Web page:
Why Grocery Stores May Be Facing a Banana Shortage
The world's banana supply may be in trouble. According to recent science reports, a COVID-19 equivalent in the banana world, caused by a fungus, is spreading like a pandemic. The Tropical Race Fungus, or TR4, may soon obliterate the crop in South America, which constitutes about 80% of the world's Cavendish banana exports.
The Cavendish variety of banana accounts for nearly 99% of all global banana exports, according to the Smithsonian Magazine, and is the only type of banana with which many people outside of tropical growing regions are familiar. Because Cavendish bananas are a monoculture, meaning they lack genetic diversity seen in most other fruits and vegetables, a single type of fungus can decimate banana crops across entire nations and even across continents. (Related: McDonald's Is Making These 8 Major Upgrades.)
TR4 is just such a fungus; it infects banana plants from the soil upward, causing leaves to turn yellow, wilt, then fall from the plant, eventually killing the plant. The fungus can linger in soil for years before its destruction begins and it spreads rapidly from one plant to the next. In just the last few years, the fungus has been detected in South Asia, the Middle East, and even more recently in South and Central American countries.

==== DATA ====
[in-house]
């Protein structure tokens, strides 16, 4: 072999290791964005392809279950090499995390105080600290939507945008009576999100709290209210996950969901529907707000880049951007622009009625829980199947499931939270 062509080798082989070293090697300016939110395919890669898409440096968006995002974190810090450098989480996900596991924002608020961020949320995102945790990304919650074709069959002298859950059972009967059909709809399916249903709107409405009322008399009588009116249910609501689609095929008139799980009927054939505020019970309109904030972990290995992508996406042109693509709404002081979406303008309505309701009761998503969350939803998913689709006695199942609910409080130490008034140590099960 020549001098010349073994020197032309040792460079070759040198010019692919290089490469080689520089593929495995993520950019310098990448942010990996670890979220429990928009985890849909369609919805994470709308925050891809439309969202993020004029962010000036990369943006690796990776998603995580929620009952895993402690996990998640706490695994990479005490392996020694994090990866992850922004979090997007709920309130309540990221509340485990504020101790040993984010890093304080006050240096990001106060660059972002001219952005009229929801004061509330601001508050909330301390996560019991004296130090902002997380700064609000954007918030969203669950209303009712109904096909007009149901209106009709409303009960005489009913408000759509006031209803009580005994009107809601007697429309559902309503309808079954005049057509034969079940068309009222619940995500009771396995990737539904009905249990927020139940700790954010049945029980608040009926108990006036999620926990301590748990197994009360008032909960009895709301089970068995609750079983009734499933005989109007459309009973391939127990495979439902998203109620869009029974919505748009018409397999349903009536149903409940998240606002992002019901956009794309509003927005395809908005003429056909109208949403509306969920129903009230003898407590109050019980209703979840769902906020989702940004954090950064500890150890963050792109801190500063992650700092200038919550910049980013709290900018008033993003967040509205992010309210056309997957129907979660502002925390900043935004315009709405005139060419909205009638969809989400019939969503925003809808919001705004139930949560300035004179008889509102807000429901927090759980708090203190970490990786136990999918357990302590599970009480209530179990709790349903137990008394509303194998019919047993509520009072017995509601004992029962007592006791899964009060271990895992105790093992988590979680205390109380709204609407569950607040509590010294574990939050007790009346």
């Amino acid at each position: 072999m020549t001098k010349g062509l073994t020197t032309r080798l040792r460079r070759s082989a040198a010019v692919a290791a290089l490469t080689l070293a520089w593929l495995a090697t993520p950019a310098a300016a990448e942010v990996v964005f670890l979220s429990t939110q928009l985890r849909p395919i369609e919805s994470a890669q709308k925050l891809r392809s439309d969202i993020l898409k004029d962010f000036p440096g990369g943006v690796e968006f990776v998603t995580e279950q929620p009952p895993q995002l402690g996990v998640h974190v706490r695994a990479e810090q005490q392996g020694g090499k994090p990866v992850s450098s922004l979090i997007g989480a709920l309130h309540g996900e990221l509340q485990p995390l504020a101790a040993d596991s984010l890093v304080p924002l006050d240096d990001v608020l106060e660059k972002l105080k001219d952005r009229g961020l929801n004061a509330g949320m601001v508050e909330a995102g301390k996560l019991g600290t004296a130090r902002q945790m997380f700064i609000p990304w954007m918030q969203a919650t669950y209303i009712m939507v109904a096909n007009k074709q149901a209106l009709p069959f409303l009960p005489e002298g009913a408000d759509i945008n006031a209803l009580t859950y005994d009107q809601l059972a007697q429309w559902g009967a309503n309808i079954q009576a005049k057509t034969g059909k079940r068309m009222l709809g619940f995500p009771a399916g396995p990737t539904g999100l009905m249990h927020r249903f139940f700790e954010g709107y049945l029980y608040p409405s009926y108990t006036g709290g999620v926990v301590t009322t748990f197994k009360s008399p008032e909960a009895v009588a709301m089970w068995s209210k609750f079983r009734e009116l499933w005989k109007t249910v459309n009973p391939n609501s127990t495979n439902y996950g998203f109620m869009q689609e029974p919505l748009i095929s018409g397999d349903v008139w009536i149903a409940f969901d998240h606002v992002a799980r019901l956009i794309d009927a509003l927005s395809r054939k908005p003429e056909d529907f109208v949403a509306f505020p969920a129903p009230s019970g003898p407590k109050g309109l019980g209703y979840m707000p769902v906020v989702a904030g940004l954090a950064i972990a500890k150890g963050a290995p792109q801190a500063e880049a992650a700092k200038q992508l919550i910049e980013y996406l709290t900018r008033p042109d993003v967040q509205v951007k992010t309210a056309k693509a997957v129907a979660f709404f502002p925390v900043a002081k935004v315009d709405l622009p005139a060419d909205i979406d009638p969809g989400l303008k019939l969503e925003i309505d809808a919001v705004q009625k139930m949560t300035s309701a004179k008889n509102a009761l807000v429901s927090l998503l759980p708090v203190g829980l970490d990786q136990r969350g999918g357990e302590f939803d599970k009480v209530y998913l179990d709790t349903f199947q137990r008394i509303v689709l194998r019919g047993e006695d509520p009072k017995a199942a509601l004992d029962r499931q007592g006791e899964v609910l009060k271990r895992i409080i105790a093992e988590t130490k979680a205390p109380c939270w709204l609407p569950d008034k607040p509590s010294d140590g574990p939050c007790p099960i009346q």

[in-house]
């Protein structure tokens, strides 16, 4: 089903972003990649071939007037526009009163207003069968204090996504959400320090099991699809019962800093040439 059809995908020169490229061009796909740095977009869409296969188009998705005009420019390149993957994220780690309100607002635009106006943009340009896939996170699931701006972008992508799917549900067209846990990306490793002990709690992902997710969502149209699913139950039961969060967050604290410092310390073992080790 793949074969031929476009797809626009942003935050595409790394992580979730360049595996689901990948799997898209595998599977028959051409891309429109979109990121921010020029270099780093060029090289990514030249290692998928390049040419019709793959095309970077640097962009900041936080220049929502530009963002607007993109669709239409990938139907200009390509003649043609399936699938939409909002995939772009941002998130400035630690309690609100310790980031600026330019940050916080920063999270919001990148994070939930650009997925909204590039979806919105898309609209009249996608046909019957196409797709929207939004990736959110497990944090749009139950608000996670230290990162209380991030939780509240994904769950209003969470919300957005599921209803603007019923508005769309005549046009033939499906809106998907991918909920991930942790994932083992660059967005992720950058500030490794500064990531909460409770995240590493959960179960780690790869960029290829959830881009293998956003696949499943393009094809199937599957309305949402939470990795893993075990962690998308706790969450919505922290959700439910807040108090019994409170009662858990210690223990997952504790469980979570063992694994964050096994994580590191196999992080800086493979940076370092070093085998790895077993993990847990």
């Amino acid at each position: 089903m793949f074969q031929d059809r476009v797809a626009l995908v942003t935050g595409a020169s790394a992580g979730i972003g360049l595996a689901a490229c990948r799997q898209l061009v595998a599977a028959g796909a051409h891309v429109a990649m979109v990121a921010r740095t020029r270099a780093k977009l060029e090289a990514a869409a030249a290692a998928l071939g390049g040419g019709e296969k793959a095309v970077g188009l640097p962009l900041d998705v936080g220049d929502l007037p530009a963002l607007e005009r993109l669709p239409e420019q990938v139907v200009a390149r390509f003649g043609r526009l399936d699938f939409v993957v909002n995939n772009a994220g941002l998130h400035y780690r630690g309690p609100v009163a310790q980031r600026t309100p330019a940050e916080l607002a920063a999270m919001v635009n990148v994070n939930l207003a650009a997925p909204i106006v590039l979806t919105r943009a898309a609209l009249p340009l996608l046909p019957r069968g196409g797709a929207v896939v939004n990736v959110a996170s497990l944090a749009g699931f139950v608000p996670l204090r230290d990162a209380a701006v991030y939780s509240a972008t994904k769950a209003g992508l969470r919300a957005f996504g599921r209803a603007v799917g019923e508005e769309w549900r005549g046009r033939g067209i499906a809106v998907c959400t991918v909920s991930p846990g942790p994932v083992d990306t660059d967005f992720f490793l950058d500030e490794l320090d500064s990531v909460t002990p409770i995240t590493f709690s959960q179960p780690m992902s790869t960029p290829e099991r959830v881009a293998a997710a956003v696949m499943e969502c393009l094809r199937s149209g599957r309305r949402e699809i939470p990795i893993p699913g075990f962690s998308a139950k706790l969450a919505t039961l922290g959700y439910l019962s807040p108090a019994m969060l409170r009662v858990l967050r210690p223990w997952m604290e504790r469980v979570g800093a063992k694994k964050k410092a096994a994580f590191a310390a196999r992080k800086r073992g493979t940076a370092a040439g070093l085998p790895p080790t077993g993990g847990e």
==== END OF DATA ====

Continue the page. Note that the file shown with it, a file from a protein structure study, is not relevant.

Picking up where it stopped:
While a shortage is still a ways away, its onset could be disastrous. A global Cavendish banana crop collapse would mean scarcity for western shoppers, and mark a financial catastrophe for growers, exporters, and retailers worldwide. According to data from The American Journal of Transportation, bananas, the worldwide top selling type of fruit or vegetable, accounted for some $14.7 billion in revenues in the year 2019.
For more on groceries you may have a harder time finding on the shelves this year, check out Grocery Shortages To Expect in 2021, According to Experts. And don't forget to sign up for our newsletter to get the latest restaurant news delivered straight to your inbox.